Succession of Thomas Edroe Pesnell (Affirmed)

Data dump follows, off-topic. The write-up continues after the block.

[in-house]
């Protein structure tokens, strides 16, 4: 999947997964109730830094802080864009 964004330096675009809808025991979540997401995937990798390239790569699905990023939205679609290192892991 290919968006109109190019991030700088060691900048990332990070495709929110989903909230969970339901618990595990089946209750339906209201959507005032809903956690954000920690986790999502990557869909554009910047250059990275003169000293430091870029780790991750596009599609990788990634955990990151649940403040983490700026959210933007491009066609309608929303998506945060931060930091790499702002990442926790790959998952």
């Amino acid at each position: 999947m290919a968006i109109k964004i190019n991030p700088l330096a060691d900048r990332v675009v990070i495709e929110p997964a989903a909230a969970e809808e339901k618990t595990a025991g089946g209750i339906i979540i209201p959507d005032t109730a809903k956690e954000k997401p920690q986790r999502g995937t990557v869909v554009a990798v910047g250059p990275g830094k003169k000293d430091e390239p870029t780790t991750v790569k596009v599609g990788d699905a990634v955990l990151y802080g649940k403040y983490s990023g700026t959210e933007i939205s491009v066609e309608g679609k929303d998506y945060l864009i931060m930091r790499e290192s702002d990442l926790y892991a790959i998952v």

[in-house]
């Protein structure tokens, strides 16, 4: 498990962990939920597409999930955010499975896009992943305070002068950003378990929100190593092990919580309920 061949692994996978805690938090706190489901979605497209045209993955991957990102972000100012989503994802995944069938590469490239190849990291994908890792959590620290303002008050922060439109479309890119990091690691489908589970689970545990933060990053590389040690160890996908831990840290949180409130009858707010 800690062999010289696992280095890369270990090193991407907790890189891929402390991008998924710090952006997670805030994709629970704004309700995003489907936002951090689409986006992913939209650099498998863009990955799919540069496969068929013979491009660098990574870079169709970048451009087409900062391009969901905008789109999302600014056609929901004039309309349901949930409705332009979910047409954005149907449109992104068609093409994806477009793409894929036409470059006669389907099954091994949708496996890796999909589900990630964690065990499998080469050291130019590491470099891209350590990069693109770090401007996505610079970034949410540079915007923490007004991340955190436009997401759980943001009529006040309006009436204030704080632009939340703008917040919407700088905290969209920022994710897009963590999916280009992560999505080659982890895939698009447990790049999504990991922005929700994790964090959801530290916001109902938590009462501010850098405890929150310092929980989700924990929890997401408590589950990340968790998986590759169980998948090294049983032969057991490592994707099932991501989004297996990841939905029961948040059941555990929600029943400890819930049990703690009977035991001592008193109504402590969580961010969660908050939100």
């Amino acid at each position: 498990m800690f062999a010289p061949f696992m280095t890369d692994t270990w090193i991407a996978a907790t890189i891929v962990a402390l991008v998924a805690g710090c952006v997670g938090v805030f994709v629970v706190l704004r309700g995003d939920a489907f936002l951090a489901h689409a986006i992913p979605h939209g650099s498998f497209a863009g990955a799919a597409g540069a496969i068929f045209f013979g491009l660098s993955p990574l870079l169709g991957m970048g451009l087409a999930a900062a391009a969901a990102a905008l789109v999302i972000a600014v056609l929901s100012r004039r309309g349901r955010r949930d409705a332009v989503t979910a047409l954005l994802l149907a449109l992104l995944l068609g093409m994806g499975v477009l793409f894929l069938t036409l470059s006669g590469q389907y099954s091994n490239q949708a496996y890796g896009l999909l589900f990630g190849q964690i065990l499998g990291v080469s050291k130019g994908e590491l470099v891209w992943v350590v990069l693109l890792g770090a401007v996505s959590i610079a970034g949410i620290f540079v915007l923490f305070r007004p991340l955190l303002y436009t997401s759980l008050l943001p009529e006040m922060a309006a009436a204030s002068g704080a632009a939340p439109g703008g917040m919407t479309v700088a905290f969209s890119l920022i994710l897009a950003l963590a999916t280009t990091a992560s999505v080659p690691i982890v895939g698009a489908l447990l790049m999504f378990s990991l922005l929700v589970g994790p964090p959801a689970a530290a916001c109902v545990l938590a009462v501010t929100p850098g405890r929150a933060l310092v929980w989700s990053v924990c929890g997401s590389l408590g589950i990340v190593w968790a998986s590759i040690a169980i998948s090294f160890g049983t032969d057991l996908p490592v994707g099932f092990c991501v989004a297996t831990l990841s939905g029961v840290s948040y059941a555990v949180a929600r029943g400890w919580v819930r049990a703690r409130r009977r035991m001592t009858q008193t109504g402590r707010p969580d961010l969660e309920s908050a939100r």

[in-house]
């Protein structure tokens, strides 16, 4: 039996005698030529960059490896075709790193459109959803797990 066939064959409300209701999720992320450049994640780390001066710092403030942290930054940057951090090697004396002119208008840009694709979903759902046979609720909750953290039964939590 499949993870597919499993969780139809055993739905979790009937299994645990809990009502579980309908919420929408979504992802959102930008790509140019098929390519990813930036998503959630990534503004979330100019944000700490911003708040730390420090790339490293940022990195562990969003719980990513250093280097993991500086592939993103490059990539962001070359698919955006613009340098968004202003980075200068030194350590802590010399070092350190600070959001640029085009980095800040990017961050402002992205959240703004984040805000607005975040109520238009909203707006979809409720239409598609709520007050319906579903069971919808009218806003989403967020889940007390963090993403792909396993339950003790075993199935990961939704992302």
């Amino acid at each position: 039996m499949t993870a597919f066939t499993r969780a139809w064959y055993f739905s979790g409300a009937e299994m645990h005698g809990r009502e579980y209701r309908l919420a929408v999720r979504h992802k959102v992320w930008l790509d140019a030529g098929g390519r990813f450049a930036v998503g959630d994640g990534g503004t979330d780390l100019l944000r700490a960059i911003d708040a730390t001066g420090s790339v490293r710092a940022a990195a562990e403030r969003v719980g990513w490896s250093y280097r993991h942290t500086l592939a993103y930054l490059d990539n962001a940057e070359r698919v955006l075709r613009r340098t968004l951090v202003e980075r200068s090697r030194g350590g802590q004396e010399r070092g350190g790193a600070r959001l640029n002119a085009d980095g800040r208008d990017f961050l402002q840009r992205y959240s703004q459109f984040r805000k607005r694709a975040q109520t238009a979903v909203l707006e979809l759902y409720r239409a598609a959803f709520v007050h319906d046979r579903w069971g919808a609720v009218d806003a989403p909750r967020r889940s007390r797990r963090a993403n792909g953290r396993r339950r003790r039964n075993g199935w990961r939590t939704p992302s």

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Judgment rendered June 26, 2019. Application for rehearing may be filed within the delay allowed by Art. 2166, La. C.C.P. No. 52,740-CA COURT OF APPEAL SECOND CIRCUIT STATE OF LOUISIANA ***** SUCCESSION OF THOMAS EDROE PESNELL ***** Appealed from the Third Judicial District Court for the Parish of Lincoln, Louisiana Trial Court No. 13,129 Honorable James H. Boddie, Jr. (Pro Tempore), Judge ***** AYRES, SHELTON, WILLIAMS, BENSON & PAINE, LLC By: Lee H. Ayres Jacob C. White R. Chaz Coleman Counsel for Appellants, Aubry Matt Pesnell & Robin Marie Pesnell HAYES, HARKEY, SMITH & CASCIO, L.L.P. By: C. Joseph Roberts, III Counsel for Appellee, Shirley Ann Pesnell, Ind. Adm.-Executrix LAW OFFICE OF MICHAEL S. COYLE By: Michael S. Coyle Amy J. Miller Counsel for Appellee, Shirley Ann Pesnell, Individual Legatee ***** Before PITMAN, GARRETT, and STONE, JJ. PITMAN, J. Aubry Matt Pesnell (“Matt”) and Robin Marie Pesnell (“Robin”) appeal the trial court’s judgment denying their petition to annul the probated testament of Thomas Edroe Pesnell (“the Testator”). For the following reasons, we affirm. FACTS The Testator died on February 11, 2018, and left a will and testament dated November 19, 2014 (the “Will”). On February 14, 2018, his widow, Shirley Ann Pesnell (“Shirley”), filed a petition to probate the Will and to be appointed as executrix. On that same date, the trial court signed an order that the Will be admitted to probate and executed and that Shirley be appointed executrix. On April 4, 2018, Matt and Robin, the adult children of the Testator and legatees of the Will, filed a petition to annul the probated testament and, alternatively, to remove Shirley as executrix. They named Shirley as defendant in her capacities as executrix and as a legatee of the Will. They argued that the Will is null and void because it was not executed in accordance with the formalities required by La. C.C. art. 1577 for a notarial testament. They contended that the attestation clause is not the same or substantially similar to the declaration provided by La. C.C. art. 1577(2) in that it fails to attest that the Testator signed the Will in the presence of the notary and witnesses and does not attest that the Testator signed “on each other separate page.” On June 22, 2018, Shirley filed answers, both in her capacity as executrix and as a legatee, and denied that the Will and/or the attestation clause are in any way legally deficient. A hearing on the validity of the Will was held on September 20, 2018. The trial court found that the only deviation from La. C.C. art. 1577 in the Will was the absence of the words “on each other separate page” in the attestation clause. It stated that the question before it was whether this deviation is a material deviation or if the Will substantially complied with the formalities required of a notarial testament. It noted that the Testator did sign on each separate page of the Will and signed below the attestation clause. It found the Will to be in substantial compliance with the requirements of a notarial testament and decreed the Will to be valid.1 On October 17, 2017, the trial court filed a judgment, which denied and dismissed with prejudice Matt and Robin’s petition to annul. It further reserved all other claims and demands in the petition to annul and any defenses by Shirley. It designated the judgment as a final judgment. Matt and Robin appeal. DISCUSSION Matt and Robin argue that the Will contained an invalid attestation clause pursuant to La. C.C. art. 1577 and, therefore, that the trial court erred in failing to annul it. They contend that the attestation clause is not the same or substantially similar to the declaration provided in La. C.C. art. 1577 because (1) it only attests that the Testator signed the Will “at the end thereof” and does not attest that he signed “on each other separate page” and (2) it fails to attest that the Testator signed the Will in the presence of the notary and witnesses. Therefore, they contend that pursuant to La. C.C. Following the district court’s ruling, counsel for Shirley, in her capacity as a legatee, proffered the testimony of R.H. Madden, Aly Leggett and Joan Couch, the notary and witnesses, respectively. 1 2 art. 1573, the Will is absolutely null because it does not observe the formalities required by La. C.C. art. 1577. In her capacity as executrix, Shirley argues that the Will is valid and the trial court’s ruling should be affirmed. She states that the Will contains all substantive elements required by La. C.C. art. 1577 in that the Testator signed each page of the Will, did so in the presence of the notary and two witnesses and declared that the instrument he signed was his last will and testament. She agrees that the language of the attestation clause deviates from the suggested statutory form, but argues that the deviation was nonmaterial, that any ambiguity could be cured by parol evidence and that the form used was substantially compliant with the statute. In her capacity as a legatee, Shirley argues that the ruling of the trial court should be affirmed. She states that the trial court properly found that the Will was signed on each page and with the notary and witnesses and, therefore, was substantially similar to the language suggested in La. C.C. art. 1577. She contends that the omission of the words “on each other separate page,” when the Will was in fact signed on each separate page, and the placement of the words “in our presence” do not amount to such a material deviation as to invalidate the Will. Questions of law are reviewed under a de novo standard of review. Succession of Harlan, 17-1132 (La. 5/1/18), 250 So. 3d 220. A disposition mortis causa may be made only in the form of a testament authorized by law. La. C.C. art. 1570. In Louisiana, there are two forms of testaments: olographic and notarial. La. C.C. art. 1574. An olographic testament is one entirely written, dated and signed in the handwriting of the testator. La. C.C. art. 1575. A notarial testament is one 3 that is executed in accordance with the formalities of Louisiana Civil Code articles 1577 through 1580.1. La. C.C. art. 1576. There is a presumption in favor of the validity of testaments in general, and proof of the nonobservance of formalities must be exceptionally compelling to rebut that presumption. Successions of Toney, 16-1534 (La. 5/3/17), 226 So. 3d 397, citing In re Succession of Holbrook, 13-1181 (La. 1/28/14), 144 So. 3d 845. However, the formalities prescribed for the execution of a testament must be observed or the testament is absolutely null. La. C.C. art. 1573. Louisiana courts have held wills invalid when they contain material deviations from form requirements, even in the absence of any indication of fraud. Successions of Toney, supra. While extrinsic evidence may be used to resolve ambiguity in a testament, extrinsic evidence cannot cure a testament which is materially defective on its face. Id. In an action to annul a notarial testament, the plaintiff always has the burden of proving the invalidity of the testament. La. C.C.P. art. 2932(B). La. C.C. art. 1577 sets forth the formalities at issue in the case sub judice and states: The notarial testament shall be prepared in writing and dated and shall be executed in the following manner. If the testator knows how to sign his name and to read and is physically able to do both, then: (1) In the presence of a notary and two competent witnesses, the testator shall declare or signify to them that the instrument is his testament and shall sign his name at the end of the testament and on each other separate page. (2) In the presence of the testator and each other, the notary and the witnesses shall sign the following declaration, or one substantially similar: “In our presence the testator has declared or signified that this instrument is his testament and has signed it at the end and on each other separate page, and in the presence of the testator and each other we have hereunto subscribed our names this ____day of _________, ____.” 4 La. C.C. art. 1577 provides that a notarial testament “shall” be executed in a certain manner, and the word “shall” is mandatory. In re Succession of Holbrook, supra, citing La. R.S. 1:3. However, La. C.C. art. 1577 contains an allowance that the mandated attestation clause need only be “substantially similar” to the sample declaration provided in the statute. Successions of Toney, supra. The attestation clause requires the notary and witnesses to attest to three things: (1) the testator signed the will at its end and on each separate page; (2) the testator declared in the presence of the notary and witnesses that it (the instrument) was his will; and (3) in the presence of the testator and each other, they (the notary and witnesses) signed their names on a specified date. Successions of Toney, supra, quoting Succession of Brown, 458 So. 2d 140 (La. App. 1 Cir. 1984). The Will in this case consists of three pages and is dated November 19, 2014, at the top of the first page. The Will consists of seven paragraphs that are sequentially designated as “first” through “seventh.” The Testator signed his full name on the bottom of the first two pages on the designated signature lines. He signed his full name after the seventh paragraph on the third page, and the attestation clause also appears on the third page. The attestation clause states: The Testator, THOMAS EDROE PESNELL, has signed this his Last Will and Testament at the end thereof, and has declared or signified in our presence that it is his Last Will and Testament and in the presence of the Testator and each other we have hereunto subscribed our names on this the 19th day of November, 2014. Below this clause are the signatures of the Testator; the two witnesses, Joan Couch and Aly Leggett; and the notary, R.H. Madden, III, who is also an 5 attorney at law as shown by the Louisiana Bar Roll number included on his notarial stamp. Unlike the testament in Successions of Toney, supra, that “test[ed] the limits of what constitutes compliance,” we find that the Will in the case sub judice was executed in accordance with the formalities of La. C.C. art. 1577 and that the language of the attestation clause is substantially similar to the language suggested in La. C.C. art. 1577(2). See Succession of Hanna, 52,664 (La. App. 2 Cir. 6/26/19), ___ So. 3d ___. The case sub judice is also distinguishable from the recent case of Succession of Rogers, 51,267 (La. App. 2 Cir. 9/27/17), 243 So. 3d 1209, in which this court found that the testaments were invalid because the attestation clauses were not substantially similar to the sample attestation clause language. In Succession of Rogers, the witnesses signed one attestation clause, and the notary signed a separate attestation clause. The clause signed by the testator and the witnesses stated: Signed on each page and declared by Ulysses Rogers, executor above named, in our presence to be his Last Will and Testament, and in the presence of the testator and each other we have hereunto subscribed our names on this 10th day of December, 1992. The clause signed by the notary stated: BEFORE ME, the undersigned authority, personally came and appeared ULYSSES ROGERS, who declared to me that the foregoing instrument is his Last Will and Testament. SWORN TO AND SUBSCRIBED before me on this 10th day of December, 1992. Noting the three elements adopted in Successions of Toney, supra, from Succession of Brown, supra, this court found that the attestation clauses, considered in the aggregate, did not declare that the notary viewed the testator sign the testament at the end and on each other separate page, did not 6 declare that the witnesses signed in the presence of the notary and did not declare that the notary signed in the presence of the witnesses. This court further noted that it appeared that the notary originally signed on December 18, 1992, but then changed the date to December 10 to coincide with the date the witnesses signed, which suggested that the testament may not have been signed in the presence of both the witnesses and notary, but rather was signed on two separate occasions. Accordingly, this court determined that there was a material deviation from the codal requirements and declared the wills to be invalid. Although the case sub judice shares the deviation of not including the language “on each other separate page,” the testaments in Succession of Rogers, supra, contained additional, material deviations. We note that although it is the best practice to use the sample declaration provided in La. C.C. art. 1577(2), the legislature does not mandate that this language be used. Although the attestation clause does not contain the phrase “on each other separate page,” we find that this deviation is non-material in this case where the Testator’s signature appears on each page of the three-page document and where the notary and witnesses attested to the Testator signing at the end of the document. We emphasize that there is a presumption in favor of the validity of testaments and find that the nonobservance of formalities in this case is not exceptionally compelling as to rebut that presumption. Accordingly, this assignment of error lacks merit. CONCLUSION For the foregoing reasons, we affirm the trial court’s judgment denying the petition to annul the probated testament of Thomas Edroe 7 Pesnell filed by Appellants Aubry Matt Pesnell and Robin Marie Pesnell. Costs of appeal are assessed to Appellants Aubry Matt Pesnell and Robin Marie Pesnell. AFFIRMED. 8